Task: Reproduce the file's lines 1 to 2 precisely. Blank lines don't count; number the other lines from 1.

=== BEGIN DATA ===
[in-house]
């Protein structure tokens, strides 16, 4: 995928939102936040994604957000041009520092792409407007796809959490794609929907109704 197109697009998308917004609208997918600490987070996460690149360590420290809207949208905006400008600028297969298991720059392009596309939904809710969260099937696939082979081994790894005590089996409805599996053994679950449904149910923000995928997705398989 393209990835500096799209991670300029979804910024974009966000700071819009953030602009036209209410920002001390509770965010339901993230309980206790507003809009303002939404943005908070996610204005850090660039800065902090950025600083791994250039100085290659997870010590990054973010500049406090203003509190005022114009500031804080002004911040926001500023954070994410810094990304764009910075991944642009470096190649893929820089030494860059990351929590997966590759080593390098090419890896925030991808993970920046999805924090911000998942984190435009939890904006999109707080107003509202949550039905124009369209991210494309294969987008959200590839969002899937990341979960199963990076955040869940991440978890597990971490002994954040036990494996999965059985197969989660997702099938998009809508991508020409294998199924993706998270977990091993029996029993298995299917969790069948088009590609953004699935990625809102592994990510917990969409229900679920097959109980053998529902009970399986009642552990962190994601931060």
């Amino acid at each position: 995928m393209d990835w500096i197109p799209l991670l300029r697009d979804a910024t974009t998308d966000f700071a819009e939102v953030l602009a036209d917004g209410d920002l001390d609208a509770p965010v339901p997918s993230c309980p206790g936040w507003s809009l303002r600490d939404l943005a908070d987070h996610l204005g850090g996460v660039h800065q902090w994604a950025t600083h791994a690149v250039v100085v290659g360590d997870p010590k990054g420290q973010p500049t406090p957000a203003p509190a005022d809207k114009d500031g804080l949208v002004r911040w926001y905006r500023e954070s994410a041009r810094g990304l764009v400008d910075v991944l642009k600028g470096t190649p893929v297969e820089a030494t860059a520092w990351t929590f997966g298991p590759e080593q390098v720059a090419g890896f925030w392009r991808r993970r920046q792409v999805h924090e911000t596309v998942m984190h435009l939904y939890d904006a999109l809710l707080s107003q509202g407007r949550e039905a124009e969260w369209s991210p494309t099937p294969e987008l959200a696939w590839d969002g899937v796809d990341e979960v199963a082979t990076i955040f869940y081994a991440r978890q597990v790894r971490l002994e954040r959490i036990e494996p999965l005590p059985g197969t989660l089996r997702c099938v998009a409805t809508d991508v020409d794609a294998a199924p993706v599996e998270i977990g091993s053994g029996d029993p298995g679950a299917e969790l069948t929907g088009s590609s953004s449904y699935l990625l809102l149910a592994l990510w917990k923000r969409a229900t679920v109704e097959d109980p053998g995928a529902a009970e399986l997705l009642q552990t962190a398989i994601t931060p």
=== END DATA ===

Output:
[in-house]
């Protein structure tokens, strides 16, 4: 995928939102936040994604957000041009520092792409407007796809959490794609929907109704 197109697009998308917004609208997918600490987070996460690149360590420290809207949208905006400008600028297969298991720059392009596309939904809710969260099937696939082979081994790894005590089996409805599996053994679950449904149910923000995928997705398989 393209990835500096799209991670300029979804910024974009966000700071819009953030602009036209209410920002001390509770965010339901993230309980206790507003809009303002939404943005908070996610204005850090660039800065902090950025600083791994250039100085290659997870010590990054973010500049406090203003509190005022114009500031804080002004911040926001500023954070994410810094990304764009910075991944642009470096190649893929820089030494860059990351929590997966590759080593390098090419890896925030991808993970920046999805924090911000998942984190435009939890904006999109707080107003509202949550039905124009369209991210494309294969987008959200590839969002899937990341979960199963990076955040869940991440978890597990971490002994954040036990494996999965059985197969989660997702099938998009809508991508020409294998199924993706998270977990091993029996029993298995299917969790069948088009590609953004699935990625809102592994990510917990969409229900679920097959109980053998529902009970399986009642552990962190994601931060």